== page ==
Yoshiro Mori, president of the event’s organizing committee, told broadcaster NHK he was looking for significant change in the battle against the pandemic over the next 12 months.
“Whether the Olympics can be done or not is about whether humanity can beat the coronavirus,” he said in Japanese. “Specifically, to develop a vaccine or drug is the first point.”
As of mid-week, Japan had 27,090 confirmed COVID-19 cases and 988 related deaths, according to Johns Hopkins University.
TODAY’S LOCAL MAJOR SPORTS SCHEDULE
All times Pacific.
Galaxy vs. Houston, 5 p.m.
San Francisco at Dodgers, 7 p.m., ESPN, AM 570
LAFC vs. Portland, 7:30 p.m., ESPN2
THIS DATE IN SPORTS
John Daly battled the winds and Costantino Rocca on this date in 1995 to win the British Open on the Old Course at St. Andrews, Scotland, by four strokes in a four-hole playoff.
Rocca pulled into a tie with Daly, at six-under-par 282, when he sank a 66-foot putt on the 72nd hole and sent the Open into the playoff.
The victory for the Old Claret Jug was Daly’s second major title — he had won the PGA Championship in 1991 at Crooked Stick in Carmel, Ind. — and gave his sagging career new life. He began the year on a leave of absence from the PGA Tour after acknowledging he had a drinking problem.
“To win here at St. Andrews is a lifetime dream for anybody,” Daly said. “And mine’s come true today.”
Other memorable games and outstanding sports performances on this date:
1921 — At the annual Harvard-Yale vs. Cambridge-Oxford track and field meet at Harvard Stadium, Harvard’s Edward Gourdin sets the world record in the long jump with a leap of 25 feet 2 inches, the first time anyone had gone past the 25-foot mark. Gourdin’s jump was measured at 25-3 but the official record in the U.S. Track and Field journal was recorded at 25-2.
1960 — Betsy Rawls is the first woman to win the U.S. Women’s Open golf title four times when she beats Joyce Ziske by one shot at the Worcester Country Club in Worcester, Mass. Rawls, from Spartanburg, S.C., got into contention after shooting a four-under-par 68 in the third round. Although she slipped to a three-over-par 75 in the final round, her score was still good enough to top Ziske.
1966 — Just two days before his 26th birthday, John Pennel sets a world record in the pole vault when he cleared the bar at 17 feet, 6¼ inches on his final try at The Times International Games in front of a crowd of more than 27,000 at the Coliseum. Pennel broke the record of 17-5½ held by his roommate, Bob Seagren, who set the mark two months earlier in May at the Fresno Relays.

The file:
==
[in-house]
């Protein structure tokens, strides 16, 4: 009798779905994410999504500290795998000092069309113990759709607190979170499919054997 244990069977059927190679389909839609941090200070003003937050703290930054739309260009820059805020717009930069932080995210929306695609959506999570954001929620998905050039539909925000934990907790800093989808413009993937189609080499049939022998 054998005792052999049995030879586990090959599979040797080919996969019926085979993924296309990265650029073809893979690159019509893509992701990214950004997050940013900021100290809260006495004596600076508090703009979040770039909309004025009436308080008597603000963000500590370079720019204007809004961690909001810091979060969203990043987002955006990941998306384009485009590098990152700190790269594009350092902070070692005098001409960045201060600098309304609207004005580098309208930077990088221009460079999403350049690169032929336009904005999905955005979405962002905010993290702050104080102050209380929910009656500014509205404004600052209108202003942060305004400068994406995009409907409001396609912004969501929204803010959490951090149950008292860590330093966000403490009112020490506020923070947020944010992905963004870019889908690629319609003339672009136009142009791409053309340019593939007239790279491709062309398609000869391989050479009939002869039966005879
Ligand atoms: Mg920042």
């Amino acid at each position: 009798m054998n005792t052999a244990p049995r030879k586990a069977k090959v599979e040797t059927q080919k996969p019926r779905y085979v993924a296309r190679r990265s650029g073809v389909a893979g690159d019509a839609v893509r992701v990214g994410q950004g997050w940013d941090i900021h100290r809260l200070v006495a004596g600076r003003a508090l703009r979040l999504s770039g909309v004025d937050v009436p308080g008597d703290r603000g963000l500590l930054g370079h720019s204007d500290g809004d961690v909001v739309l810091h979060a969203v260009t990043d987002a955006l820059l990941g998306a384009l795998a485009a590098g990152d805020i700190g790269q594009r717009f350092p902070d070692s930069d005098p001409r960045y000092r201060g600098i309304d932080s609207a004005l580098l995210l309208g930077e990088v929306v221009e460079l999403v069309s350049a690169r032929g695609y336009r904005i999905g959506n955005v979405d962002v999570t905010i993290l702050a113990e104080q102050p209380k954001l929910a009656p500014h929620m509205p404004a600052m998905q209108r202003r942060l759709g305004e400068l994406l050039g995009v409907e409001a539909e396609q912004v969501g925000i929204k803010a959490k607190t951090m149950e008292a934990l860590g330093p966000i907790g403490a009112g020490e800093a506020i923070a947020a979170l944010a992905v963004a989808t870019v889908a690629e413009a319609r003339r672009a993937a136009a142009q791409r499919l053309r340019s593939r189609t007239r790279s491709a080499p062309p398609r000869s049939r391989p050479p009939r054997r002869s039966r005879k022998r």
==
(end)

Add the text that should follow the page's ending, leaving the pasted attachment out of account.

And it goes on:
1976 — Dick Williams, who led Boston and Oakland to American League pennants with his sharp tongue and drill-sergeant actions, is fired by the Angels and replaced by former Dodgers catcher Norm Sherry. The Angels, who were on their way to the worst record in their history, said that Williams was not the man to inspire a club of young and inexperienced players, several of whom had complained to the front office about Williams’ managerial methods.
1976 — The exhibition game between the NFL’s world champion Pittsburgh Steelers and the College All-Stars is called late in the third quarter when rain and wind from a deluge of thunderstorms made conditions unplayable at Soldier Field in Chicago. The Steelers, who led the annual charity contest 9-0 at halftime, scored two touchdowns on runs by Franco Harris and Tommy Reamon before the game was stopped with Pittsburgh ahead 24-0. It was the last game in the series that began in 1934.
2000 — Tiger Woods, 24, became the youngest player to win the career Grand Slam when he shot a 19-under-par 269 in the British Open on the Old Course at St. Andrews. Woods was briefly challenged by David Duval but pulled away for an eight-stroke victory, the largest in 87 years of golf’s oldest championship. Woods was the first player to win all four majors since Jack Nicklaus took the British Open in 1966 at age 26. The other players to win the career Grand Slam were Gene Sarazen in 1935, Ben Hogan in 1953 and Gary Player in 1965.
2009 — Mark Buehrle sends the Chicago White Sox into a tie with Detroit for first place in the American League Central Division when he pitched the 18th perfect game in baseball history, a 5-0 win over the Tampa Bay Rays at U.S. Cellular Field in Chicago. Buehrle, a four-time All-Star who had pitched a no-hitter against Texas in 2007, joined Frank Smith (1905, 1908) as the only White Sox pitchers to throw two no-hitters. Josh Fields gave Buehrle all the run support he needed when the first baseman hit a grand slam off Scott Kazmir in the second inning.
2012 — Penn State is punished for its role in the sexual-abuse scandal involving former assistant coach Jerry Sandusky when the NCAA dropped the hammer on the football program with penalties that included an unprecedented $60-million fine, a four-year ban from postseason play and a forfeit of 80 football scholarships. Players were allowed to transfer to any other school without restriction, which threatened further damage to the program.
2017 — Jordan Spieth, 23, avoids a collapse by playing a remarkable string of holes on the back nine, that held off a charging Matt Kuchar, to win the British Open at Royal Birkdale in Southport, England, for his third major championship. Spieth won by three shots — the same margin he had when the day started — after a final-round one-under-par 69. He joined Jack Nicklaus as the only players to win three legs of a career Grand Slam before the age of 24.
Sources: The Times, Associated Press
John Daly wins the 1995 British Open. Watch it here.
Until next time...